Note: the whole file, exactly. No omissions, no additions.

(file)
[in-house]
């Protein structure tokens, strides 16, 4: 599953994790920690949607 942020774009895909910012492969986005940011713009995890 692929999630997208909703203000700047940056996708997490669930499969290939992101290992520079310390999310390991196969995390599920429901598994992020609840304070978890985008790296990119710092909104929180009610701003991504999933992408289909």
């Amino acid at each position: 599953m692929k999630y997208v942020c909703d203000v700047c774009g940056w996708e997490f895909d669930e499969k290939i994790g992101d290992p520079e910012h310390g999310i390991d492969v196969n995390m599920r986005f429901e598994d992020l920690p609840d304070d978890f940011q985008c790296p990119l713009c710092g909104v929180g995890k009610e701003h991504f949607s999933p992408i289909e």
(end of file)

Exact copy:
[in-house]
């Protein structure tokens, strides 16, 4: 599953994790920690949607 942020774009895909910012492969986005940011713009995890 692929999630997208909703203000700047940056996708997490669930499969290939992101290992520079310390999310390991196969995390599920429901598994992020609840304070978890985008790296990119710092909104929180009610701003991504999933992408289909």
């Amino acid at each position: 599953m692929k999630y997208v942020c909703d203000v700047c774009g940056w996708e997490f895909d669930e499969k290939i994790g992101d290992p520079e910012h310390g999310i390991d492969v196969n995390m599920r986005f429901e598994d992020l920690p609840d304070d978890f940011q985008c790296p990119l713009c710092g909104v929180g995890k009610e701003h991504f949607s999933p992408i289909e």